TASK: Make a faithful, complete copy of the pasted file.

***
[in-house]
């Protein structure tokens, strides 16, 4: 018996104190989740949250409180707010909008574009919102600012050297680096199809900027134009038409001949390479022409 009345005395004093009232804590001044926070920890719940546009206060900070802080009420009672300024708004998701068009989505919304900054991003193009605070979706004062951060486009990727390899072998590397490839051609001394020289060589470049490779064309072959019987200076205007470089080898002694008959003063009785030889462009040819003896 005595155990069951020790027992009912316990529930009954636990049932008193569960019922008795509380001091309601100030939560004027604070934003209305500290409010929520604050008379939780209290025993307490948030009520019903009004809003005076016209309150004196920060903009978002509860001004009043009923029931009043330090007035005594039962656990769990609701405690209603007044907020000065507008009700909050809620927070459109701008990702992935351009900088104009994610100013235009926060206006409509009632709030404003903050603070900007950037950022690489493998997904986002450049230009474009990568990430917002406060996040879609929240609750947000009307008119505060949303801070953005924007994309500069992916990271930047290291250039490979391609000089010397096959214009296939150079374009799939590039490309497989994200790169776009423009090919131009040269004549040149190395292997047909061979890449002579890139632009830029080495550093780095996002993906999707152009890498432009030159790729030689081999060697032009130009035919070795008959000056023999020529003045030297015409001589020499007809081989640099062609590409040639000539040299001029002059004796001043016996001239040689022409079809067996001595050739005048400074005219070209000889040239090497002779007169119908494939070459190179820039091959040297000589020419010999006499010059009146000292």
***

[in-house]
């Protein structure tokens, strides 16, 4: 018996104190989740949250409180707010909008574009919102600012050297680096199809900027134009038409001949390479022409 009345005395004093009232804590001044926070920890719940546009206060900070802080009420009672300024708004998701068009989505919304900054991003193009605070979706004062951060486009990727390899072998590397490839051609001394020289060589470049490779064309072959019987200076205007470089080898002694008959003063009785030889462009040819003896 005595155990069951020790027992009912316990529930009954636990049932008193569960019922008795509380001091309601100030939560004027604070934003209305500290409010929520604050008379939780209290025993307490948030009520019903009004809003005076016209309150004196920060903009978002509860001004009043009923029931009043330090007035005594039962656990769990609701405690209603007044907020000065507008009700909050809620927070459109701008990702992935351009900088104009994610100013235009926060206006409509009632709030404003903050603070900007950037950022690489493998997904986002450049230009474009990568990430917002406060996040879609929240609750947000009307008119505060949303801070953005924007994309500069992916990271930047290291250039490979391609000089010397096959214009296939150079374009799939590039490309497989994200790169776009423009090919131009040269004549040149190395292997047909061979890449002579890139632009830029080495550093780095996002993906999707152009890498432009030159790729030689081999060697032009130009035919070795008959000056023999020529003045030297015409001589020499007809081989640099062609590409040639000539040299001029002059004796001043016996001239040689022409079809067996001595050739005048400074005219070209000889040239090497002779007169119908494939070459190179820039091959040297000589020419010999006499010059009146000292």